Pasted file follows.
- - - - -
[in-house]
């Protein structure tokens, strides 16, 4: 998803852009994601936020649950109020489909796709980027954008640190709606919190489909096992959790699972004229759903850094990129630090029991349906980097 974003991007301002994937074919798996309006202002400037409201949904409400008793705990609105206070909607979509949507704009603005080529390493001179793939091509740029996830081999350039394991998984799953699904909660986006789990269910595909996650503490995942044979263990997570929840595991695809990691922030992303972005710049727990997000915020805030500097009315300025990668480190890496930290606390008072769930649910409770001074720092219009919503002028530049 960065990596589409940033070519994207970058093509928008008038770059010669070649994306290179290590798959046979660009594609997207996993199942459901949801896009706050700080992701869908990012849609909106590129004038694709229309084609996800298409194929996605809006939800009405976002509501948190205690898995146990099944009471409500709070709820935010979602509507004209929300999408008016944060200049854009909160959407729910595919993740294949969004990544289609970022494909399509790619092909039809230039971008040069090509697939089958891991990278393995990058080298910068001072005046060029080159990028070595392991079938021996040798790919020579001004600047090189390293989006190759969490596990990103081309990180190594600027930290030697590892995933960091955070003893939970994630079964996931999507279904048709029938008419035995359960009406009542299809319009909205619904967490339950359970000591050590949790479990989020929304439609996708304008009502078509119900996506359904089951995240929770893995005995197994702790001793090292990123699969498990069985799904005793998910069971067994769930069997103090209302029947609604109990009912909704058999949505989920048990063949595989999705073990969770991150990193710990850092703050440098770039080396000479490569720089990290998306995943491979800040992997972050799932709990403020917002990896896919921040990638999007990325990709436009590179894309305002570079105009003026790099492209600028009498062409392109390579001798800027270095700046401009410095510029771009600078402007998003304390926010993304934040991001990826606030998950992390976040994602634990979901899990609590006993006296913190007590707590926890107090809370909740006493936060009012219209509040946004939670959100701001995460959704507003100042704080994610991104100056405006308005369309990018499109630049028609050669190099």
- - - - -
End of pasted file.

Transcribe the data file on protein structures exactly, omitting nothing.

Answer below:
[in-house]
């Protein structure tokens, strides 16, 4: 998803852009994601936020649950109020489909796709980027954008640190709606919190489909096992959790699972004229759903850094990129630090029991349906980097 974003991007301002994937074919798996309006202002400037409201949904409400008793705990609105206070909607979509949507704009603005080529390493001179793939091509740029996830081999350039394991998984799953699904909660986006789990269910595909996650503490995942044979263990997570929840595991695809990691922030992303972005710049727990997000915020805030500097009315300025990668480190890496930290606390008072769930649910409770001074720092219009919503002028530049 960065990596589409940033070519994207970058093509928008008038770059010669070649994306290179290590798959046979660009594609997207996993199942459901949801896009706050700080992701869908990012849609909106590129004038694709229309084609996800298409194929996605809006939800009405976002509501948190205690898995146990099944009471409500709070709820935010979602509507004209929300999408008016944060200049854009909160959407729910595919993740294949969004990544289609970022494909399509790619092909039809230039971008040069090509697939089958891991990278393995990058080298910068001072005046060029080159990028070595392991079938021996040798790919020579001004600047090189390293989006190759969490596990990103081309990180190594600027930290030697590892995933960091955070003893939970994630079964996931999507279904048709029938008419035995359960009406009542299809319009909205619904967490339950359970000591050590949790479990989020929304439609996708304008009502078509119900996506359904089951995240929770893995005995197994702790001793090292990123699969498990069985799904005793998910069971067994769930069997103090209302029947609604109990009912909704058999949505989920048990063949595989999705073990969770991150990193710990850092703050440098770039080396000479490569720089990290998306995943491979800040992997972050799932709990403020917002990896896919921040990638999007990325990709436009590179894309305002570079105009003026790099492209600028009498062409392109390579001798800027270095700046401009410095510029771009600078402007998003304390926010993304934040991001990826606030998950992390976040994602634990979901899990609590006993006296913190007590707590926890107090809370909740006493936060009012219209509040946004939670959100701001995460959704507003100042704080994610991104100056405006308005369309990018499109630049028609050669190099």